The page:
The chicago special VHS beat tape was dope! I still listen to it. Love the strange warping and pitch shifting as the VHS tape wavers as it gets wound.
#16
23rd March 2012
Old 23rd March 2012
  #16
I'm gonna date your mom.
 
03.31.83's Avatar
 
Joined: Feb 2012
Location: Hogwarts
Posts: 184

03.31.83 is offline
That's the ****ing problem! The rappers - and artists+musicians in other genres as well, obviously - don't care enough or they can't appreciate the differences.

It's hard to grasp, but people can be virtuosos of their instruments or of rap and still not being able to hear or comprehend or care for sonic qualities of the final product. They release hypercompressed, uberlimited, deathclipped crapshit. WTF?

That's why it is soooo important that artists have a good producer or at least a good mixer whose opinion they value by their side.
Some (many) artists just need some sonic control.

Quote:
Originally Posted by Storyville View Post
I think the end listener does care about sonic qualities. I'm not so sure too many rappers care - but the end listener does. Not always in the most conscious way though.

Yeah, the dude ChicagoSpecial did a really really cool low-fi thing. Sounded like a fair amount of work went into it too.
#17
23rd March 2012
Old 23rd March 2012
  #17
Geariophile
 
Karloff70's Avatar
 
Joined: Oct 2006
Location: london
Posts: 13,333

Karloff70 is offline
Quote:
Originally Posted by Storyville View Post
I think the end listener does care about sonic qualities. I'm not so sure too many rappers care - but the end listener does.
LOL....now, if it wasn't that I felt that with the amount I post here it would be unkind to you, as it might be misconstrued by some, I would use that quote from you as my new sig.......
#18
23rd March 2012
Old 23rd March 2012
  #18
Lives for gear
 
Charlie-O's Avatar
 
Joined: Aug 2004
Location: California
Posts: 966

Send a message via AIM to Charlie-O
Charlie-O is offline
Logo of yesterday sounded like crunchy low sample rates... Today it sounds like white noise.
__________________
It is not what you have, but what you
create with it.......


www.myspace.com/charlieomusic


Grassroots
#19
24th March 2012
Old 24th March 2012
  #19
Lives for gear
 
LeoLeoLeo's Avatar
 
Joined: Apr 2009
Location: Memphis, TN
Posts: 2,193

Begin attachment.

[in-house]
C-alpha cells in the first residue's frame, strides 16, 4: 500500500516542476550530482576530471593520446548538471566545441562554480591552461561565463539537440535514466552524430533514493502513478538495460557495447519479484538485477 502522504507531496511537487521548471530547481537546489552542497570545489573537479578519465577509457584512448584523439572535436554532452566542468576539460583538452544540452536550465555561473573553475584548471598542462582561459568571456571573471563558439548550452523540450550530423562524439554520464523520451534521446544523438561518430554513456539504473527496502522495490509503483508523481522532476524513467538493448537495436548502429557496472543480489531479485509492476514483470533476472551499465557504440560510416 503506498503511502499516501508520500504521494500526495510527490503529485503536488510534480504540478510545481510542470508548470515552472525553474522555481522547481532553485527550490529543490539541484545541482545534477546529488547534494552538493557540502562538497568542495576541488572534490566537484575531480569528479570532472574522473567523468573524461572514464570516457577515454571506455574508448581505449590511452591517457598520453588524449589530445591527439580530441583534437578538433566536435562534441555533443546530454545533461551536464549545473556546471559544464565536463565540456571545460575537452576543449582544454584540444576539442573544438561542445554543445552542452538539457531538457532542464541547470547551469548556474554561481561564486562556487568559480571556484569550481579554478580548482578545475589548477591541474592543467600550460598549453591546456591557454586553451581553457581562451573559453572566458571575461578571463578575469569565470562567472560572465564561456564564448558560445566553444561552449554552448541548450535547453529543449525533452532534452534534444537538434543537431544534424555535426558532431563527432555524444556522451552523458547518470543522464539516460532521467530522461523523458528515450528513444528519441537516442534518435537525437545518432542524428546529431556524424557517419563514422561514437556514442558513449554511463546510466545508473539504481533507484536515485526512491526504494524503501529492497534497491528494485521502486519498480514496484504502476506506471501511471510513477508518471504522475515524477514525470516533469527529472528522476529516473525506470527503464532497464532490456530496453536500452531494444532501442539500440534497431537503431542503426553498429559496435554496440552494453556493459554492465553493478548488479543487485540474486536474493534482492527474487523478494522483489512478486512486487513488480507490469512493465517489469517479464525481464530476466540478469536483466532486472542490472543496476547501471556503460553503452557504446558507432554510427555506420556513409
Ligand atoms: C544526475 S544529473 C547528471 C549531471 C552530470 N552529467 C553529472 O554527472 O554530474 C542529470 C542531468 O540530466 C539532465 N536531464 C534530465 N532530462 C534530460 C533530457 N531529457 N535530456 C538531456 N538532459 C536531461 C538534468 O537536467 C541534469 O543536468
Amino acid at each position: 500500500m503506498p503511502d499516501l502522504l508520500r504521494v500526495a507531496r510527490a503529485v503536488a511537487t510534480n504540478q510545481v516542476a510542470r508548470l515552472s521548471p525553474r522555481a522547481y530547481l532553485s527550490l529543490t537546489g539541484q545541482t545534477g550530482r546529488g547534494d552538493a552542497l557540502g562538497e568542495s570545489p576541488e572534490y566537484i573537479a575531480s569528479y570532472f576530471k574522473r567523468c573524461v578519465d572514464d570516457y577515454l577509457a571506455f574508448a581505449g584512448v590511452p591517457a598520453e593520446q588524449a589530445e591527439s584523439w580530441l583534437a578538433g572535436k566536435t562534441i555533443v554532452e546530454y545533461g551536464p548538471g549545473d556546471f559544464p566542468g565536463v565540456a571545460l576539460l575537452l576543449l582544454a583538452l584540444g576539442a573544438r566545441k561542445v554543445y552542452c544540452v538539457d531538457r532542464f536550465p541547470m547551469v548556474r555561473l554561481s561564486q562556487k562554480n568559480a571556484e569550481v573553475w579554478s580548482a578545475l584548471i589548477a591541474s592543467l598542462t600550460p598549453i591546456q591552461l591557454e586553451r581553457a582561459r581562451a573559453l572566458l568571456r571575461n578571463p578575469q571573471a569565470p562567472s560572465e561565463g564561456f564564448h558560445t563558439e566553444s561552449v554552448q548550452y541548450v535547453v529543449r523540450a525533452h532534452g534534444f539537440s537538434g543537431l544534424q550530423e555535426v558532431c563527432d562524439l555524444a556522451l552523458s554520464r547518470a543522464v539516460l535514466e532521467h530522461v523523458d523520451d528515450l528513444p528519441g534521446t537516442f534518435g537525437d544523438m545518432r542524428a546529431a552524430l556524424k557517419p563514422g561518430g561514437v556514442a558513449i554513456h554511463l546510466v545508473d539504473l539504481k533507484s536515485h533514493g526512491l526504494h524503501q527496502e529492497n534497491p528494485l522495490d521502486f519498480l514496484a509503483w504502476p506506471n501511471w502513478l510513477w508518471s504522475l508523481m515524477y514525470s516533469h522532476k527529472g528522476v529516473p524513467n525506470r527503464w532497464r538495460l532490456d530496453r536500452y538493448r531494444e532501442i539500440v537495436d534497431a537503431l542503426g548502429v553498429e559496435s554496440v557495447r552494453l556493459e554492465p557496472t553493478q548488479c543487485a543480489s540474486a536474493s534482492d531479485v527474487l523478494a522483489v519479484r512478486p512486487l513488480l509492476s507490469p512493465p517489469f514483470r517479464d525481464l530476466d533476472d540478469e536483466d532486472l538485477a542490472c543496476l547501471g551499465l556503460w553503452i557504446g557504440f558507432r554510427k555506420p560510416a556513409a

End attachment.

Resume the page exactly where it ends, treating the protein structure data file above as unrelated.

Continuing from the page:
My Recordings/Credits

LeoLeoLeo is offline
I totally went for the lofi sound in Yo gotti's "I got that sack"

That track would not sound the same without it.

Contrasting lofi to hifi works well.

It's all about the vibe.
__________________
www.leogoffmusic.com
#20
24th March 2012
Old 24th March 2012
  #20
www.KevWestBeats.com
 
KevWest's Avatar
 
Joined: Jan 2006
Location: Seattle
Posts: 4,242

Send a message via AIM to KevWest Send a message via MSN to KevWest Send a message via Skype™ to KevWest
KevWest is offline
Quote:
Originally Posted by 03.31.83 View Post
That's the ****ing problem! The rappers - and artists+musicians in other genres as well, obviously - don't care enough or they can't appreciate the differences.

It's hard to grasp, but people can be virtuosos of their instruments or of rap and still not being able to hear or comprehend or care for sonic qualities of the final product. They release hypercompressed, uberlimited, deathclipped crapshit. WTF?

That's why it is soooo important that artists have a good producer or at least a good mixer whose opinion they value by their side.
Some (many) artists just need some sonic control.
honestly I think the problem is the people who focus way too much on having the best sounding product rather than something that just sounds good to the general public. The general public like the songs they don't really care about the mix. A good song poorly mixed will always be better than a bad or average song with a perfect mix.
Quote:
Originally Posted by LeoLeoLeo View Post
It's all about the vibe.
I agree
#21
24th March 2012
Old 24th March 2012
  #21
Geariophile
 
Karloff70's Avatar
 
Joined: Oct 2006
Location: london
Posts: 13,333

Karloff70 is offline
Quote:
Originally Posted by KevWest View Post
honestly I think the problem is the people who focus way too much on having the best sounding product rather than something that just sounds good to the general public. The general public like the songs they don't really care about the mix. A good song poorly mixed will always be better than a bad or average song with a perfect mix.


I agree
Yes but 'poorly mixed' is a matter of definition. And the general public DO care, only about nothing else than what the thing feels like. Whether someone has made anything technically impressive happen in that mix or not is totally irrelevant. Just what it feels like. So in summation, the mix that feels the strongest is the best, with a bit of noise and distortions or not (likely with a good helping in my world...).

Possibly useless addition, but I feel every time it says that 'good song, bad mix is better than the other way round' it is a bit of a misapprehension. It just happens a good song is a lot easier to turn out a good mix from. I.e., one that works and feels good. Much better to get out of the way of the goodness and keep it simple with what someone might call a 'bad' mix, if it lets the song do its thing to the full, than get down and dirty and mix it to a sonically impressive pulp that doesn't move anyone anymore.
#22
24th March 2012
Old 24th March 2012
  #22
Lives for gear
 
Joined: Jun 2010
Posts: 1,055